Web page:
Plan panel to unveil new avatar in 2012
The Planning Commission of India, an institution that steered the command-and-control economy of yesteryears, is seeking rebirth to suit the maturing market economy.delhi Updated: Jul 15, 2010 02:53 IST
The Planning Commission of India, an institution that steered the command-and-control economy of yesteryears, is seeking rebirth to suit the maturing market economy.
Recent conflicts between the panel and several ministries have given a new urgency to its attempts to reinvent itself.
"We are working on a new role for the commission in the changed socio-economic atmosphere,” said Plan Panel deputy chairperson Montek Singh Ahluwalia. "A lot has changed around the world since the economy has opened. We need to alter our processes to make India meet global challenges.”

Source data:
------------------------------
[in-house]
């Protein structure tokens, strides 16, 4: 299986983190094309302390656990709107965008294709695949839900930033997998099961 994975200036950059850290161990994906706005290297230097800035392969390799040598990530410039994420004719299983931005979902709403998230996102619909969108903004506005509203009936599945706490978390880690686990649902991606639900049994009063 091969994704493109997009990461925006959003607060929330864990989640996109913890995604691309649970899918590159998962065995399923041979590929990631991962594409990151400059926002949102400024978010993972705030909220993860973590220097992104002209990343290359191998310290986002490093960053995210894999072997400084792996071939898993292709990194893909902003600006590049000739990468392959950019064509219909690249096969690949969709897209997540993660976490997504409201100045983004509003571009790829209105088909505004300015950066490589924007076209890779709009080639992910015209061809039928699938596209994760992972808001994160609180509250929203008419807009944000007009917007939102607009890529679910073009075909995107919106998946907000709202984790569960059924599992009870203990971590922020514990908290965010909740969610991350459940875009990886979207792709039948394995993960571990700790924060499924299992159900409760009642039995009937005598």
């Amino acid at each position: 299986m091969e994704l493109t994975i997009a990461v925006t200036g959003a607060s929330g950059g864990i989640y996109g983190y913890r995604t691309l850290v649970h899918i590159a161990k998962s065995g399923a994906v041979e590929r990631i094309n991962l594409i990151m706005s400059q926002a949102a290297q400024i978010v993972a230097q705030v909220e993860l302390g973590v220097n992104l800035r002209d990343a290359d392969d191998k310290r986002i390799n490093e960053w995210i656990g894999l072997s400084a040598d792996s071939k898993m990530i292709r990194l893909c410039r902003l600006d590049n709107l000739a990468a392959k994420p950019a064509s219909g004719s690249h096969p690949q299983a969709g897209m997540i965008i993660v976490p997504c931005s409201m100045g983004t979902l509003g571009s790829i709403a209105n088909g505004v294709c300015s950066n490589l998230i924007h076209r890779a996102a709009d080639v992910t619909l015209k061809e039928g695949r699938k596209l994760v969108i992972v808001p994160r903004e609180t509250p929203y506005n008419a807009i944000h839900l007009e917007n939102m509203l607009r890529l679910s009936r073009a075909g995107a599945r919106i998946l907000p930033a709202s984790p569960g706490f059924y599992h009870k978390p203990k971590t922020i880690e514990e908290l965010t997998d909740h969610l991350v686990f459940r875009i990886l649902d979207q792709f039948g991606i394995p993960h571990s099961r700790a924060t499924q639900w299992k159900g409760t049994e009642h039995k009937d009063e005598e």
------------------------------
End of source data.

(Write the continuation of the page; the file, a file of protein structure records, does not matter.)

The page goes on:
The commission’s new avatar, which will be unveiled in 2012 with the 12th five-year plan worth Rs 20 lakh crore , will seek more people and industry participation and devolve a higher degree of the planning process to the ministries and state governments.
Prime Minister Manmohan Singh has in principle okayed the commission's transformation into a systems reforms commission, on which Arun Maira, a member, is working.
"With devolution of powers, the states have an essential role to play in our federal structure. We are examining ways to make central schemes, which are supported by the Planning Commission, work more effectively," said Maira, formerly with Boston Consultancy, who is entrusted with the job of defining the panel's new role.
Rather than just being a regulator for plan spending, which has irked ministries, the commission intends to opt for the bigger role of anticipating emerging challenges and providing solutions for them.
Most panel members agree the functioning of the commission needed to evolve.
"The Planning Commission will develop scenarios that are likely to emerge with forces within and outside the country that will shape its future. In a dynamic world, such well thought-out scenarios are required to guide policymakers in the government and the private sector too," Maira said.
One such solution was outlined by Ahluwalia on Tuesday when he suggested that fair price shops should get direct subsidy based on ration sold to below poverty line families.